More than two dozen people stepped up to the microphone in the Boulder County Commissioners’ hearing room on Oct. 30 regarding a temporary halt of development in downtown Niwot. The commissioners could vote to maintain, modify or rescind the moratorium they initially approved on Sept. 20.
Dale Case, Boulder County Land Use Director said his department’s recommendation was to uphold the six-month moratorium on development in the Niwot Rural Community District (NRCD), but with the exclusion of the historic portion of the district. The historic area is defined as 2nd Avenue between Murray Street and Franklin Street with the addition of one lot on the corner of Franklin Street and 2nd Avenue, the site of Colterra Restaurant.
The county has stated the moratorium was needed in order to revise existing building regulations it believes give inadequate guidance on building density and use, as well as poor direction on how to regulate the use of the alley separating the mostly commercial area on 2nd Avenue from the residential area on 3rd Avenue. The county’s rationale for recommending only the non-historic area remain under the moratorium was that it is “subject to less review and also has a greater potential for change which poses the greatest risk of altering community character.”
Case also said there’s been a “shortcoming” in how neighbors have been involved with development in areas adjacent to their homes. As a result, he stated new regulations would likely engage residents sooner in the process.
Speakers repeatedly expressed a sense of urgency to rebuild Colterra Restaurant which has been closed for a year due to a fire. Niwot residents and business owners, out of town patrons, a local meat vendor, and even a competitor, Howard Treppeda of Treppeda’s Ristorante, each explained that the eatery’s absence is a big loss financially because it draws shoppers to Niwot, its suppliers have lost sales, and tax revenue is lost which would help fund local improvements and events.
A sometimes see-sawing commentary took to place with apprehensive Old Town 3rd Avenue residents calling for a continuation of the moratorium and frustrated 2nd Avenue business owners who are ready to move forward with their development plans taking to the podium.
Jim Kalinski spoke of the changes he’s witnessed as a 3rd Avenue resident for the past 41 years, some buildings he dubbed well done and others not. “Please allow the county planning staff time to properly address all of the issues and save our connection to the past,” Kalinski said in his appeal for the moratorium to be upheld.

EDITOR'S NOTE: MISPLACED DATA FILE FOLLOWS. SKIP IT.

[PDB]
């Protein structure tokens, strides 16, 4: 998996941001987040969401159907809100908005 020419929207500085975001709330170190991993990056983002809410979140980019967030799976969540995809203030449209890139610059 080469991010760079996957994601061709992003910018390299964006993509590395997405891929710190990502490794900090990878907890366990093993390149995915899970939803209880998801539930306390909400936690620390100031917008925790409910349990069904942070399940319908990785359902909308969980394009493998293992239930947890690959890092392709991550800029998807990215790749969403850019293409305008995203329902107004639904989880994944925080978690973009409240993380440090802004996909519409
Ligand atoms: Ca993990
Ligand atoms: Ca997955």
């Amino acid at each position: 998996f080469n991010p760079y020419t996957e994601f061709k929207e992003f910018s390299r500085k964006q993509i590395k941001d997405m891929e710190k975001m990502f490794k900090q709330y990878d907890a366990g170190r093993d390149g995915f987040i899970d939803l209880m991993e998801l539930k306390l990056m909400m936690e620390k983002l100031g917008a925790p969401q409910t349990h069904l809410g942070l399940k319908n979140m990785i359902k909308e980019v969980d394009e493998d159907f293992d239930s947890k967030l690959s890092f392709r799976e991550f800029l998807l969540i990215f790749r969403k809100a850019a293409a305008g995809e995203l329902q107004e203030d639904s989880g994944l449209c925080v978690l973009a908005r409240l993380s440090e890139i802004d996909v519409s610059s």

Developer Anne Postle read an excerpt from the county’s comprehensive plan regarding Niwot sidewalks which “encourages developing a network of pedestrians and bicycle pathways that are protected from vehicle encroachment.” Postle cited the provision in support of 2nd Avenue businesses’ right to use the alley, rather than the Land Use department’s current policy of limiting vehicle access to 2nd Avenue where driveways cross sidewalks.
“I would suggest that a six-minute moratorium is appropriate, not a six-month moratorium to increase the safety of our pedestrians. Compromising the safety of our sidewalks should not be negotiable,” Postle said.
Postle said she was confident that the land use department had made a decision regarding a proposed setback requirement. “Just tell us,” Postle said. She said residents want a large setback and commercial parties want to maintain the current zero-foot setback, but she felt a decision could be made without a moratorium so that developers can plan accordingly. Postle is proposing a development in the non-historic section of 2nd Avenue.
About ten Old Town residents’ comments expressed the sentiment that the moratorium will result in a much needed thoughtful revision of regulations. Two residents were not in support of the amendment to the moratorium and felt every developer, regardless of which block they are on, should be treated similarly.
Bruce Rabeler, a 2nd Avenue business owner and a 3rd Avenue resident said, “The focus should be on the plan review process which has failed us in the past when the public wasn’t given proper notice.” He stated that setback requirements, access to the alley, and the addition of residential properties are the biggest clarifications that should result from revamping the regulations.
Developer Bob Von Eschen, whose company Von’s Colorado Concept is proposing a mixed-use development in the non-historic district, said his company has been in the application process for over a year, but that Land Use staff turnovers and delays have prevented him from getting his company’s plans approved and now he’s unable to move forward. Tim Coonce, owner of Porchfront Homes in the historic district, said because of a moratorium anywhere in Niwot , his bank will not extend a loan for development of his property.